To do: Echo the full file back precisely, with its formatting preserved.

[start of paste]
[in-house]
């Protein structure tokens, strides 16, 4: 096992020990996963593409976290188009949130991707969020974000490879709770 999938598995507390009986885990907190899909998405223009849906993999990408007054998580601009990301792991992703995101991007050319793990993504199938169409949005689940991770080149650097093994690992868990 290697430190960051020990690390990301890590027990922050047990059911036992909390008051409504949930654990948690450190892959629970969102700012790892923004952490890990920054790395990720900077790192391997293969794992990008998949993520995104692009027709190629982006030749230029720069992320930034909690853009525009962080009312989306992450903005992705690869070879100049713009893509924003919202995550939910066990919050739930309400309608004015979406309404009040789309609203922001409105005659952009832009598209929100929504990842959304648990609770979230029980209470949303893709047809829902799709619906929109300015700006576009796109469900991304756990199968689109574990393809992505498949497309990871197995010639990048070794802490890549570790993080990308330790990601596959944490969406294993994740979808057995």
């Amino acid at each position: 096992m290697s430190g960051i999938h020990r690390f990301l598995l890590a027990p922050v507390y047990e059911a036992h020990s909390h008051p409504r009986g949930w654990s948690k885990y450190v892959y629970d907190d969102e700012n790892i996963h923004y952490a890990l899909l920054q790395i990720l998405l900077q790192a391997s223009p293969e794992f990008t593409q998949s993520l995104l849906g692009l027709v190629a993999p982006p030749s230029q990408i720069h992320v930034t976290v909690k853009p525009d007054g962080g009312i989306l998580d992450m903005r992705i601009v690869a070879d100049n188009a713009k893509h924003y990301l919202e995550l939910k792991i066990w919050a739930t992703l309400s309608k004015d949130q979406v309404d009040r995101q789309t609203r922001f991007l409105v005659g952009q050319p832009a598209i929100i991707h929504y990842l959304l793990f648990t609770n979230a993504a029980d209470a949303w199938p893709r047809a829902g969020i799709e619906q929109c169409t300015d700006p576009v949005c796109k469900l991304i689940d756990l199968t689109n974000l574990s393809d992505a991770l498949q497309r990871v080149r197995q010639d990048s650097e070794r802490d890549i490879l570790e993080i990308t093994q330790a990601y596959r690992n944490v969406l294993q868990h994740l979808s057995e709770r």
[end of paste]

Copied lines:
[in-house]
């Protein structure tokens, strides 16, 4: 096992020990996963593409976290188009949130991707969020974000490879709770 999938598995507390009986885990907190899909998405223009849906993999990408007054998580601009990301792991992703995101991007050319793990993504199938169409949005689940991770080149650097093994690992868990 290697430190960051020990690390990301890590027990922050047990059911036992909390008051409504949930654990948690450190892959629970969102700012790892923004952490890990920054790395990720900077790192391997293969794992990008998949993520995104692009027709190629982006030749230029720069992320930034909690853009525009962080009312989306992450903005992705690869070879100049713009893509924003919202995550939910066990919050739930309400309608004015979406309404009040789309609203922001409105005659952009832009598209929100929504990842959304648990609770979230029980209470949303893709047809829902799709619906929109300015700006576009796109469900991304756990199968689109574990393809992505498949497309990871197995010639990048070794802490890549570790993080990308330790990601596959944490969406294993994740979808057995």
């Amino acid at each position: 096992m290697s430190g960051i999938h020990r690390f990301l598995l890590a027990p922050v507390y047990e059911a036992h020990s909390h008051p409504r009986g949930w654990s948690k885990y450190v892959y629970d907190d969102e700012n790892i996963h923004y952490a890990l899909l920054q790395i990720l998405l900077q790192a391997s223009p293969e794992f990008t593409q998949s993520l995104l849906g692009l027709v190629a993999p982006p030749s230029q990408i720069h992320v930034t976290v909690k853009p525009d007054g962080g009312i989306l998580d992450m903005r992705i601009v690869a070879d100049n188009a713009k893509h924003y990301l919202e995550l939910k792991i066990w919050a739930t992703l309400s309608k004015d949130q979406v309404d009040r995101q789309t609203r922001f991007l409105v005659g952009q050319p832009a598209i929100i991707h929504y990842l959304l793990f648990t609770n979230a993504a029980d209470a949303w199938p893709r047809a829902g969020i799709e619906q929109c169409t300015d700006p576009v949005c796109k469900l991304i689940d756990l199968t689109n974000l574990s393809d992505a991770l498949q497309r990871v080149r197995q010639d990048s650097e070794r802490d890549i490879l570790e993080i990308t093994q330790a990601y596959r690992n944490v969406l294993q868990h994740l979808s057995e709770r």